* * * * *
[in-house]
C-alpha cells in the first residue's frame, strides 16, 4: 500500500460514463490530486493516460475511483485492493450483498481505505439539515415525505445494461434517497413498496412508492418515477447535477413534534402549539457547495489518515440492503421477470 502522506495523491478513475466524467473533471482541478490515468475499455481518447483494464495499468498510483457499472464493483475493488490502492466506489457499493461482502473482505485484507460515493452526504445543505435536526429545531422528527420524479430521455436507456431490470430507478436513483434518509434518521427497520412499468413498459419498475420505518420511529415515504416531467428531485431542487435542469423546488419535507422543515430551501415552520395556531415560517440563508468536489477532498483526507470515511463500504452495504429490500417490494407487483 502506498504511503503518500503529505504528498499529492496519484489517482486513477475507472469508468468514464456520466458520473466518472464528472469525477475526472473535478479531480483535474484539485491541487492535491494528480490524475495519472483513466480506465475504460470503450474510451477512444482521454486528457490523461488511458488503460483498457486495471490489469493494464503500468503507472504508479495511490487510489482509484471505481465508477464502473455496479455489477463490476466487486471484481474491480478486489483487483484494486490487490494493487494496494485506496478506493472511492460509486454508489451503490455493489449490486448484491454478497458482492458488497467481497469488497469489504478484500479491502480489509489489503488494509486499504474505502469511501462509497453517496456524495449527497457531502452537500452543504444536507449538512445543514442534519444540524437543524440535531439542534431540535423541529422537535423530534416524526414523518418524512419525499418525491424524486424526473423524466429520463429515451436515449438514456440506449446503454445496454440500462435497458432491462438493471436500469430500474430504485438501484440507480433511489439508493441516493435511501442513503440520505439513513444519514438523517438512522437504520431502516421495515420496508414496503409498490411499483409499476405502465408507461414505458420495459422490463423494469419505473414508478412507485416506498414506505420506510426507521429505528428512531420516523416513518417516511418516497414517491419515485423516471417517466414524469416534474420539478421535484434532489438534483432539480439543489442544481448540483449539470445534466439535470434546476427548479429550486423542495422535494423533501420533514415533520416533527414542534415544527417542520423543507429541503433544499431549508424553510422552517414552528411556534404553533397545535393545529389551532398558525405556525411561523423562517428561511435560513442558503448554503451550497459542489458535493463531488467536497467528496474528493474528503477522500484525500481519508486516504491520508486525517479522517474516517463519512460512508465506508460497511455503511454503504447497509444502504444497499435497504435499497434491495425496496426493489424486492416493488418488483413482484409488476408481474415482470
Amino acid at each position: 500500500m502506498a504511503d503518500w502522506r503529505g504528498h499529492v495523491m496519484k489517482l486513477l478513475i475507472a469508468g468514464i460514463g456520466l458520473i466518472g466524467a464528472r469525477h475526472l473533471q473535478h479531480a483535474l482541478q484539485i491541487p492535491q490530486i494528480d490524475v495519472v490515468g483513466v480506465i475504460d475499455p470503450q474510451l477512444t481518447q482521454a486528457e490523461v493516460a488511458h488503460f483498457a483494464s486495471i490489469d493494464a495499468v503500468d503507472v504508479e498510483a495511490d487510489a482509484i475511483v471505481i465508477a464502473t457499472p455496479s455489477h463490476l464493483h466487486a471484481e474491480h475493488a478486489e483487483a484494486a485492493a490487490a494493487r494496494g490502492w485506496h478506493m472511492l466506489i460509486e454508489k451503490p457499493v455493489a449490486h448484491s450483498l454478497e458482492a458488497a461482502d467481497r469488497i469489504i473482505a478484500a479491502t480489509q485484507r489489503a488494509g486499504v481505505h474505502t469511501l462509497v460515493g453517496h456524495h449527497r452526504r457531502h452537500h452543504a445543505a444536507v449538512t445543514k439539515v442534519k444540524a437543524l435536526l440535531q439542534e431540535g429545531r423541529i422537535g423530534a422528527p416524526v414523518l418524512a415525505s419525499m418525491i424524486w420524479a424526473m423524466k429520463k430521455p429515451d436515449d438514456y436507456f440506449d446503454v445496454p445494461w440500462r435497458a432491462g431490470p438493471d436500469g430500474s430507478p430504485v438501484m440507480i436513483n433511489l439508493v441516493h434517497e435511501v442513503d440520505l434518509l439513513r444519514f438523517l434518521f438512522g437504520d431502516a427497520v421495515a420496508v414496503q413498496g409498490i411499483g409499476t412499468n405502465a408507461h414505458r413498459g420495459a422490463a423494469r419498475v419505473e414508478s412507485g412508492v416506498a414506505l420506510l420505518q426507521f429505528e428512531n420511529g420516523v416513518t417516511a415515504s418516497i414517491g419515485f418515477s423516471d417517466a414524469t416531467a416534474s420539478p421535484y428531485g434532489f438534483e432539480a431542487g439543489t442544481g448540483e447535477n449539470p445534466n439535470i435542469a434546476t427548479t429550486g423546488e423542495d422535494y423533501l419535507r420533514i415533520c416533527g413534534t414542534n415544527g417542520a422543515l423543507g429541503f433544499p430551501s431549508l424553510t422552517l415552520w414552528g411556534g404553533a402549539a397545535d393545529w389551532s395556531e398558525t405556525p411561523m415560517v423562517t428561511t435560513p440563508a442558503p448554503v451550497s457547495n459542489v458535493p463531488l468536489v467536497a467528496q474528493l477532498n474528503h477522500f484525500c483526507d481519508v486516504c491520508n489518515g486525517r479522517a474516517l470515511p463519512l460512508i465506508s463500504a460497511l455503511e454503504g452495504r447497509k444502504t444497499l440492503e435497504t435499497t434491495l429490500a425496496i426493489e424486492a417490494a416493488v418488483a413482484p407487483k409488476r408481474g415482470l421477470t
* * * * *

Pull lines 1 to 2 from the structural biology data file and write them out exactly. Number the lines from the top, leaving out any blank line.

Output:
[in-house]
C-alpha cells in the first residue's frame, strides 16, 4: 500500500460514463490530486493516460475511483485492493450483498481505505439539515415525505445494461434517497413498496412508492418515477447535477413534534402549539457547495489518515440492503421477470 502522506495523491478513475466524467473533471482541478490515468475499455481518447483494464495499468498510483457499472464493483475493488490502492466506489457499493461482502473482505485484507460515493452526504445543505435536526429545531422528527420524479430521455436507456431490470430507478436513483434518509434518521427497520412499468413498459419498475420505518420511529415515504416531467428531485431542487435542469423546488419535507422543515430551501415552520395556531415560517440563508468536489477532498483526507470515511463500504452495504429490500417490494407487483 502506498504511503503518500503529505504528498499529492496519484489517482486513477475507472469508468468514464456520466458520473466518472464528472469525477475526472473535478479531480483535474484539485491541487492535491494528480490524475495519472483513466480506465475504460470503450474510451477512444482521454486528457490523461488511458488503460483498457486495471490489469493494464503500468503507472504508479495511490487510489482509484471505481465508477464502473455496479455489477463490476466487486471484481474491480478486489483487483484494486490487490494493487494496494485506496478506493472511492460509486454508489451503490455493489449490486448484491454478497458482492458488497467481497469488497469489504478484500479491502480489509489489503488494509486499504474505502469511501462509497453517496456524495449527497457531502452537500452543504444536507449538512445543514442534519444540524437543524440535531439542534431540535423541529422537535423530534416524526414523518418524512419525499418525491424524486424526473423524466429520463429515451436515449438514456440506449446503454445496454440500462435497458432491462438493471436500469430500474430504485438501484440507480433511489439508493441516493435511501442513503440520505439513513444519514438523517438512522437504520431502516421495515420496508414496503409498490411499483409499476405502465408507461414505458420495459422490463423494469419505473414508478412507485416506498414506505420506510426507521429505528428512531420516523416513518417516511418516497414517491419515485423516471417517466414524469416534474420539478421535484434532489438534483432539480439543489442544481448540483449539470445534466439535470434546476427548479429550486423542495422535494423533501420533514415533520416533527414542534415544527417542520423543507429541503433544499431549508424553510422552517414552528411556534404553533397545535393545529389551532398558525405556525411561523423562517428561511435560513442558503448554503451550497459542489458535493463531488467536497467528496474528493474528503477522500484525500481519508486516504491520508486525517479522517474516517463519512460512508465506508460497511455503511454503504447497509444502504444497499435497504435499497434491495425496496426493489424486492416493488418488483413482484409488476408481474415482470